For something even less expensive and more compact, a .357 single shot with the barrel shortened to 16.25" and threaded.
With suppressor in place, it looks just about like a normal single-shot carbine:
Without the suppressor it looks odd, but it's still over 16" (so NFA issues), it's just ridiculously handy in the woods, and is still as powerful as a .44 magnum handgun when using full magnum loads:
For setting up as a combo, the .357, .44, .45LC, or .454Casull make very good caliber choices. I only have levergun/revolver combos in .357 and .454; but any of them would serve fine imo. The 16" in .357 with bushnell red dot scout-mounted makes a very fast brush gun. Handgun is a 681 in a Milt Sparks PMK:
Loaded properly, the .454 version is actually more powerful than a .308 or .45-70 either one. This is mine, with my ruger srh after I had the srh barrel shortened to 5 inches. There's not an animal in North America that can't be taken out to 150 yards or more with a .454 levergun:
These are my only three leverguns - 20-inch stainless in .454 on top, 16" .44 in the middle, and 16" .357 on bottom:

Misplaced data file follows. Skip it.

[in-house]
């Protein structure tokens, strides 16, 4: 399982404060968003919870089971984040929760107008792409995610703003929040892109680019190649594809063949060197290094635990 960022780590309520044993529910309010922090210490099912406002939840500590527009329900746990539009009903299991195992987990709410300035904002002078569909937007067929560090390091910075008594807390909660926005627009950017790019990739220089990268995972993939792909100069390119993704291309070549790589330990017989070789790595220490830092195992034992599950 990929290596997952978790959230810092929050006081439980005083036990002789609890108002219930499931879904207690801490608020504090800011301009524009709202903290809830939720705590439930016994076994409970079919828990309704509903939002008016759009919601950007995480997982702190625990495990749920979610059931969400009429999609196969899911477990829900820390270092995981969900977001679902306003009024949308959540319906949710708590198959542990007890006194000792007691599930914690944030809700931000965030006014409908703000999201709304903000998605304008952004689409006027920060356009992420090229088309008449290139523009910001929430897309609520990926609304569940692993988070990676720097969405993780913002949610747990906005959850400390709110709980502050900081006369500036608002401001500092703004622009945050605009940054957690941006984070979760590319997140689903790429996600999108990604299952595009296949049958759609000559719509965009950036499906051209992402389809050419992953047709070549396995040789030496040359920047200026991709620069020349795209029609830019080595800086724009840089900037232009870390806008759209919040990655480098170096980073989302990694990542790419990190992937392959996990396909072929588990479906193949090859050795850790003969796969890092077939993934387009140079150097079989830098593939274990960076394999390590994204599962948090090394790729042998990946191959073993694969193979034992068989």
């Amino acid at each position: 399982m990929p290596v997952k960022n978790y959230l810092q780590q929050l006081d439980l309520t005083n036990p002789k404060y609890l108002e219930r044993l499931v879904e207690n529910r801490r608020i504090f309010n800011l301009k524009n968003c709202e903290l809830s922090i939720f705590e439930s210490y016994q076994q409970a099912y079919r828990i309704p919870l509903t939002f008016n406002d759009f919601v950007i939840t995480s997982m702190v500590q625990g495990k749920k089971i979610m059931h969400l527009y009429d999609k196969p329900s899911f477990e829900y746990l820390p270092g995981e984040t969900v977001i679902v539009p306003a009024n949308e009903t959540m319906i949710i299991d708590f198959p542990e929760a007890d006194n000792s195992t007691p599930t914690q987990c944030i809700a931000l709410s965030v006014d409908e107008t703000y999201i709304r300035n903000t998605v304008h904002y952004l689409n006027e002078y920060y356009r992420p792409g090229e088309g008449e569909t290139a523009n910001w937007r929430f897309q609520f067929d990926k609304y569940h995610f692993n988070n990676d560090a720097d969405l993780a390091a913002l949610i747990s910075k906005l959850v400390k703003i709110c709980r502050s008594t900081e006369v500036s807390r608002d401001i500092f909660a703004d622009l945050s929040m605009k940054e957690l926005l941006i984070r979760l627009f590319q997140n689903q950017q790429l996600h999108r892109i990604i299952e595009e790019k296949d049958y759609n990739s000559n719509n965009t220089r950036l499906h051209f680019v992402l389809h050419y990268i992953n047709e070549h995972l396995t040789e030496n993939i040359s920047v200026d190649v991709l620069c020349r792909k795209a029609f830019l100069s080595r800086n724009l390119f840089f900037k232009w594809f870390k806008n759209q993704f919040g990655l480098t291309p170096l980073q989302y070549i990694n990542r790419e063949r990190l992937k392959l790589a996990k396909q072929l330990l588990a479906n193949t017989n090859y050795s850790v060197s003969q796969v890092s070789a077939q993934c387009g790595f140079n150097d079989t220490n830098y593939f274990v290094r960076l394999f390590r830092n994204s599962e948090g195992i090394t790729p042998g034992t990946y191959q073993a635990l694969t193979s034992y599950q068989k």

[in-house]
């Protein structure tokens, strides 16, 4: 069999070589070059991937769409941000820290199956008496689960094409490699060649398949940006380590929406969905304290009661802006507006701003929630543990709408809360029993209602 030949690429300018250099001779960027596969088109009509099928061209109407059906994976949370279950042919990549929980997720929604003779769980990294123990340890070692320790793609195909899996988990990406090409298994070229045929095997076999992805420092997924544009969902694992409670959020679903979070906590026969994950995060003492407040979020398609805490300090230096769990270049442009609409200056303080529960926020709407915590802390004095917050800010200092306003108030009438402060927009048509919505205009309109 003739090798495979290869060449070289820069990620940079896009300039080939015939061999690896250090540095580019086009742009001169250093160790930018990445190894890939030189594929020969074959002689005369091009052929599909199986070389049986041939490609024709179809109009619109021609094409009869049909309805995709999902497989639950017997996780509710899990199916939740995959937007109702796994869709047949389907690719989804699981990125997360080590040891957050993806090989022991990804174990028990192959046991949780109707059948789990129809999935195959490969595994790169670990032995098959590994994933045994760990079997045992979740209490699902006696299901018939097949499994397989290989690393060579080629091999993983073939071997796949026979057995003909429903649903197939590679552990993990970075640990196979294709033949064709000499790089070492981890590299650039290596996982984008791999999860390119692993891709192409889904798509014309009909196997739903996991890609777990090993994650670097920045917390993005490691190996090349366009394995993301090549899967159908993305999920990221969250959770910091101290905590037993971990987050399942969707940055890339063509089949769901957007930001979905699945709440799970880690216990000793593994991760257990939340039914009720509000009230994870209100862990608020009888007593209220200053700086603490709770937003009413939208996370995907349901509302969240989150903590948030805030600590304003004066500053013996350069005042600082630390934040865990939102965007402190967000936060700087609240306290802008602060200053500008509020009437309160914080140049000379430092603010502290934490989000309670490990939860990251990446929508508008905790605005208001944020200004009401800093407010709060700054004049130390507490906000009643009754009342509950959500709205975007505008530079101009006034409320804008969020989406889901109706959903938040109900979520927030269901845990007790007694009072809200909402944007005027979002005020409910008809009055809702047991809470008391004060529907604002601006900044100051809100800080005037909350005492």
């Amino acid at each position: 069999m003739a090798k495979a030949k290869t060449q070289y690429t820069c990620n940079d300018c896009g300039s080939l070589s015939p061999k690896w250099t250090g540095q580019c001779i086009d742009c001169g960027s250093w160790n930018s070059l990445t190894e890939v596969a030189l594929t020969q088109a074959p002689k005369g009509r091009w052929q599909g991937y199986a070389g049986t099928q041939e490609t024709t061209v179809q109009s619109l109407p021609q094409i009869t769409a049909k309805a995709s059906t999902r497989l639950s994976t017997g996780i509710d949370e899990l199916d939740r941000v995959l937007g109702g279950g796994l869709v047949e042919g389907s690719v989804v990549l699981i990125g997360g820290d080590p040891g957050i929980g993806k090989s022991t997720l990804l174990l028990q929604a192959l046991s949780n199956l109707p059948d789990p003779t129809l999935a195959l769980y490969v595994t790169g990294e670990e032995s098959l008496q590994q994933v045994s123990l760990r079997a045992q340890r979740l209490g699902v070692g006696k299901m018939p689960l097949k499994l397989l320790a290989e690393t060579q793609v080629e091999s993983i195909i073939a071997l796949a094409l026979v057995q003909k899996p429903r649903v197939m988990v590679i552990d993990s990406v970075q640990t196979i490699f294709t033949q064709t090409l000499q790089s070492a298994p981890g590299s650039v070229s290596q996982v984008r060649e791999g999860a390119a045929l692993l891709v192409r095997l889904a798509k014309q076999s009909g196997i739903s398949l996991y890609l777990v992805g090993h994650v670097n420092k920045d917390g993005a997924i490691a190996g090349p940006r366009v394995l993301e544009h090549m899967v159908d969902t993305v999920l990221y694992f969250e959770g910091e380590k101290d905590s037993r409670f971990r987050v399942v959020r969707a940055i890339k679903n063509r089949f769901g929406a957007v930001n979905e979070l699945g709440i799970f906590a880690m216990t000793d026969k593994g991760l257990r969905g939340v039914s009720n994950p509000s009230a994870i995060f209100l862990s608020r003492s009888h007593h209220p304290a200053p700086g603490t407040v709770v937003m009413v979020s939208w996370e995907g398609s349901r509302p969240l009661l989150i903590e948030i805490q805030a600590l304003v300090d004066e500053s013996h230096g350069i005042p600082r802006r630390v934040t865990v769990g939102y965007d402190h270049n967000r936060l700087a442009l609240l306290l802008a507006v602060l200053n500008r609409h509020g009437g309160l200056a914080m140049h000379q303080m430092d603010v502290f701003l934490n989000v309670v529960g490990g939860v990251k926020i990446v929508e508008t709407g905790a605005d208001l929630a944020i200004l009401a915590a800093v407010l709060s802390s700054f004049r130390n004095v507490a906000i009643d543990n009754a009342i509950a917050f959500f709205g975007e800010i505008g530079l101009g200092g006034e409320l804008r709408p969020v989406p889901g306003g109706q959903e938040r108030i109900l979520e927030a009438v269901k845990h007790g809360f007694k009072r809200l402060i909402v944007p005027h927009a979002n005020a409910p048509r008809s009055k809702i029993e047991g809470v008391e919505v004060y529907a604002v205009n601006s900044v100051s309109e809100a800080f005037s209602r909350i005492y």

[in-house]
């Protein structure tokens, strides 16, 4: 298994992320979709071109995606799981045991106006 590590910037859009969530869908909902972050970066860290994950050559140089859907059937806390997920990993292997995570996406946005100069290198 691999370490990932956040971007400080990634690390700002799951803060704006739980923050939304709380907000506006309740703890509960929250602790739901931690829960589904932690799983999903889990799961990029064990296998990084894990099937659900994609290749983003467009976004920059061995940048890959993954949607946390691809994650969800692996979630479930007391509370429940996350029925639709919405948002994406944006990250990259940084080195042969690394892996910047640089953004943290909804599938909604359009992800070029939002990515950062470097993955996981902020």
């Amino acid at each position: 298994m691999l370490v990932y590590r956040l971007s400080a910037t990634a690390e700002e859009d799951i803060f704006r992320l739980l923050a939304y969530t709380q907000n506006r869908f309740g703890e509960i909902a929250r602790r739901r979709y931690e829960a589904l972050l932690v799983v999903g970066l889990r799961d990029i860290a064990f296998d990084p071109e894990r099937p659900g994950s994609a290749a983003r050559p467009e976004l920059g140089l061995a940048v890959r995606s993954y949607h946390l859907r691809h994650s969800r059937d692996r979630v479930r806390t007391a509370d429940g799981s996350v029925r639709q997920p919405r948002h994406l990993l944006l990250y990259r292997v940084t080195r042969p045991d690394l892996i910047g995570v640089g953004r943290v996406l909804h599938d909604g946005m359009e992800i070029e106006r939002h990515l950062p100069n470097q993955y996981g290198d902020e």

Nothing bad to say about any of them except that I wish they used a faster twist rate so I could use heavier bullets when loading subsonic .357's for use thru the suppressor. With their slow 1:30 twist rate (which is still faster than Marlin's 1:38 twist rate), I don't use bullets heavier than 158's in it; but 158's at 1,000 fps is still about .45 hardball power, which is fine for a short-range critter getter.
When not using the suppressor, I use full-power loads which in a .357 carbine more than equal a .44 magnum revolver - good for darn near anything in my area. Very versatile little carbines.
Much like the .357 single shot above, you can get a very pretty single shot in .45LC from H&R. I've had this one for about six years now and like it quite a bit. Since taking this pic, I've added a little 1-4X scope on it, which made it even more versatile. (The eyes aren't what they used to be):